Should You Strike "Boosting Your Immune System" from Your Vocabulary? Avoiding "Science-ploitation"
In a recent podcast, Dr. Jen Gunter describes the problems with the phrase “boosting the immune system” (1).
The PEN Team wondered if the podcast concepts might be useful to dietitians when clients ask about “immune-
boosting” foods and supplements.
Dr. Gunter interviewed Dr. Katherine Gundling, an immunologist, who described the fallacies behind the immune “boosting” concept, primarily that the immune system cannot be safely and effectively boosted. Her main point was that the immune system is continually balanced between its numerous parts. She described how artificially boosting one part of the immune system could be a problem, especially when another part of the immune system might be needed to fight an infection. An example of immune system unbalance that results in a negative outcome occurs in severe cases of COVID-19 when some parts of the immune system become overactive, causing excess inflammation, which can lead to death.
The details of inaccurate claims
Advertisements tell us that our immune system needs a boost and then that the product being promoted will do this boosting (1,2). These promotions prey on our fears of illness while misrepresenting how the immune system works and its complexity (1). Dr. Gunter noted that in the U.S. nutrition supplements do not have the same testing and scrutiny as is required for drugs, and that most supplements do not have robust studies to back up either the claims made or even that they are safe (1). Regulations for nutrition supplements vary by country, and dietitians should be aware of regulations pertaining to supplements in the country where they practice.
Dr. Gunter cited an older study where dietary supplements were identified as likely to have caused 20% of liver injury in the U.S (3). She also cited a more recent study that suggested that dietary supplements lead to 23,000 emergency room visits per year (4). She interviewed Timothy Caulfield, a Canadian professor of law, who pointed out that the trends to promote supplements have increased over the past decade, especially through social media (1). Some celebrities have created brands of supplements and have made promoting pseudoscience a big business (1). These promotions use science-ish words, which Caulfield refers to as science-ploitation (5). According to Caufield, people are swayed by this clever marketing, but this science-ploitation uses inaccurate and misleading information to create the illusion that those who use science-ploitation have in-depth knowledge (5).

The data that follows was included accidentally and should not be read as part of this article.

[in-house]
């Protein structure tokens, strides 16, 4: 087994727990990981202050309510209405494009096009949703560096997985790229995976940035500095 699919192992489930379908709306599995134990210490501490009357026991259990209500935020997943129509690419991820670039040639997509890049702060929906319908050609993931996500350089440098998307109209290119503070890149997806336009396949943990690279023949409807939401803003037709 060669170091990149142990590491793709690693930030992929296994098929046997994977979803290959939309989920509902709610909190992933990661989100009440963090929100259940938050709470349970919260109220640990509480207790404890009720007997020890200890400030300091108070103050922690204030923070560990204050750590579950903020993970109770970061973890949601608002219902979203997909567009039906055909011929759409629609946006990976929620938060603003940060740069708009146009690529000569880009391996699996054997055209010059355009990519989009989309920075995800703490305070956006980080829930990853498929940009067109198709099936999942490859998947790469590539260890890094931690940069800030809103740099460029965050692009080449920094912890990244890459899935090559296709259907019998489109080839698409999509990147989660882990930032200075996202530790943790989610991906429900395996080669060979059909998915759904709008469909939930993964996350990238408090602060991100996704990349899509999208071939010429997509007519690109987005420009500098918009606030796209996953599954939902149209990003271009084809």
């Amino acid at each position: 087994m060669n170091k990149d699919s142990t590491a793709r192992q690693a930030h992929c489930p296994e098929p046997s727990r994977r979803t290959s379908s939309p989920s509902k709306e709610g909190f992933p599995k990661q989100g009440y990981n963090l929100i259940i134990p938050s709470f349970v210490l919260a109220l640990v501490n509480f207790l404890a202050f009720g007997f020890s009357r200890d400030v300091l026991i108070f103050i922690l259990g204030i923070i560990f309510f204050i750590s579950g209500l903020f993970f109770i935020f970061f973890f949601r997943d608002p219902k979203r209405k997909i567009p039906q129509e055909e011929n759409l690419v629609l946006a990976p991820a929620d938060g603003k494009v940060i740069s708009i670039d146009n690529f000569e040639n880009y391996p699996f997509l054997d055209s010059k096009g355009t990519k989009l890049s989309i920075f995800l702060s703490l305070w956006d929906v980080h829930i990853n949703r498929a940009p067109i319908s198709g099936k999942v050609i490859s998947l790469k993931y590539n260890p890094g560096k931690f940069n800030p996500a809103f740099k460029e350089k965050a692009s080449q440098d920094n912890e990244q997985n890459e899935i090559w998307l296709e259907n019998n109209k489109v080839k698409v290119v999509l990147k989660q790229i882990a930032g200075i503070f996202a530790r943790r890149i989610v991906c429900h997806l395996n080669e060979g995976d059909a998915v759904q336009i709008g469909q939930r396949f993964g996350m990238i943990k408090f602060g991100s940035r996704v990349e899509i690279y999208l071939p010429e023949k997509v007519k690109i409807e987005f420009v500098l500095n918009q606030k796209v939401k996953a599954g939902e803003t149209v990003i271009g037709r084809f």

Dietitians know the importance of healthy eating to support the immune system and for well-being. While you cannot “boost” your immune system, other recommendations mentioned in the podcast include:
- getting adequate sleep
- getting adequate exercise
- treating chronic diseases when they occur
- stopping smoking/vaping
- washing hands
- getting vaccinated (1).
Points dietitians can use to help clients separate medicine from marketing include (5):
- When promoters use science-ish words, it doesn’t necessarily mean that what they are promoting is based on science.
- Be wary if someone is trying to sell you something; they may not have your best interests at heart.
- Be skeptical of anecdotes and testimonials; they are not scientific evidence.
- Look for information from reliable sources. Stop and think before you share something with someone else; it could be misinformation. Misinformation is like a virus; if you stop sharing it, you help to stop the spread.
See Additional Content/Resources:
Looking for more information on the immune system and/or dietary supplements? Search
the PEN website. There are more than 220 practice questions on dietary supplements and 29 practice questions on immunity.
- Gunter J. Can you boost your immune system? Body Stuff with Jen Gunter. Undated. [cited 2021 Jul 21]. Available from: https://podcasts.apple.com/ca/podcast/can-you-boost-your-immune-system/id1566425638?i=1000525688537
- Rachul C, Marcon AR, Collins B, Caulfield T 5. COVID-19 and 'immune boosting' on the internet: a content analysis of Google search results. BMJ Open. 2020 Oct;10(10):e040989. doi: 10.1136/bmjopen-2020-040989. Abstract available from: https://pubmed.ncbi.nlm.nih.gov/33109677/
- Azadniv M. Klinge CM, Gelein R, Carstensen EL, Cox C, Brayman AA, et al. A test of the hypothesis that a 60-Hz magnetic field affects ornithine decarboxylase activity in mouse L929 cells in vitro. Biochem Biophys Res Commun. 1995 Sep 14;214(2):627-31. doi: 10.1006/bbrc.1995.2332. Abstract available from: https://pubmed.ncbi.nlm.nih.gov/7677775/
- Geller AI, Shehab N, Weidle NJ, Lovegrove MC, Wolpert BJ, Timbo BB, et al. Emergency Department Visits for Adverse Events Related to Dietary Supplements. N Engl J Med. 2015 Oct 15;373(16):1531-40. doi: 10.1056/NEJMsa1504267. Abstract available from: https://pubmed.ncbi.nlm.nih.gov/26465986/
- Rendely A. Why social media needs less ‘science-ploitation’ and more hard facts. TVO. 2019 Apr. Available from: https://www.tvo.org/article/why-social-media-needs-less-science-ploitation-and-more-hard-facts